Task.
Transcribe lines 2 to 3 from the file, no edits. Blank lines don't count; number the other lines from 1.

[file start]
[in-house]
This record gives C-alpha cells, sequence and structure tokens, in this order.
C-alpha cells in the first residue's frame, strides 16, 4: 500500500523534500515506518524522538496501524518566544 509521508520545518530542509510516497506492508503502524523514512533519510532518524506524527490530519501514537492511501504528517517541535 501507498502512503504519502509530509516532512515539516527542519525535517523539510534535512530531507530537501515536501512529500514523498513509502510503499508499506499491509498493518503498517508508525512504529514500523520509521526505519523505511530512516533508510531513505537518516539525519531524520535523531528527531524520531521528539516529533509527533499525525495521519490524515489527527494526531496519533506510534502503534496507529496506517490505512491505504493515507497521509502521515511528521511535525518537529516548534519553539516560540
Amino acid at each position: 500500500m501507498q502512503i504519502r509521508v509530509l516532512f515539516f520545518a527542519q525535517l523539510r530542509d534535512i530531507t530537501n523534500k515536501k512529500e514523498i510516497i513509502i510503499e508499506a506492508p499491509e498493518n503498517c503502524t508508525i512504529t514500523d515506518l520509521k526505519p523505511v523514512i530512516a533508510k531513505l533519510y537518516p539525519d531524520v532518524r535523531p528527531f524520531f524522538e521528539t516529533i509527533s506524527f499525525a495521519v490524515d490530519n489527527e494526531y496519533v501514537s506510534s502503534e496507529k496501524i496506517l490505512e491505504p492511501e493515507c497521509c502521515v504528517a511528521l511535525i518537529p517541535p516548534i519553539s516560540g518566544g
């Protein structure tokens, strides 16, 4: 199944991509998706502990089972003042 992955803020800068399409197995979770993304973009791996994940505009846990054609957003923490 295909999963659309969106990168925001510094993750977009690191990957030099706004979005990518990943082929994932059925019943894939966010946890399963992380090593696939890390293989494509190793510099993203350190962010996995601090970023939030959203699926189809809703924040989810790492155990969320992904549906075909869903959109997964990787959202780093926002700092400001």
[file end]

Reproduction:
This record gives C-alpha cells, sequence and structure tokens, in this order.
C-alpha cells in the first residue's frame, strides 16, 4: 500500500523534500515506518524522538496501524518566544 509521508520545518530542509510516497506492508503502524523514512533519510532518524506524527490530519501514537492511501504528517517541535 501507498502512503504519502509530509516532512515539516527542519525535517523539510534535512530531507530537501515536501512529500514523498513509502510503499508499506499491509498493518503498517508508525512504529514500523520509521526505519523505511530512516533508510531513505537518516539525519531524520535523531528527531524520531521528539516529533509527533499525525495521519490524515489527527494526531496519533506510534502503534496507529496506517490505512491505504493515507497521509502521515511528521511535525518537529516548534519553539516560540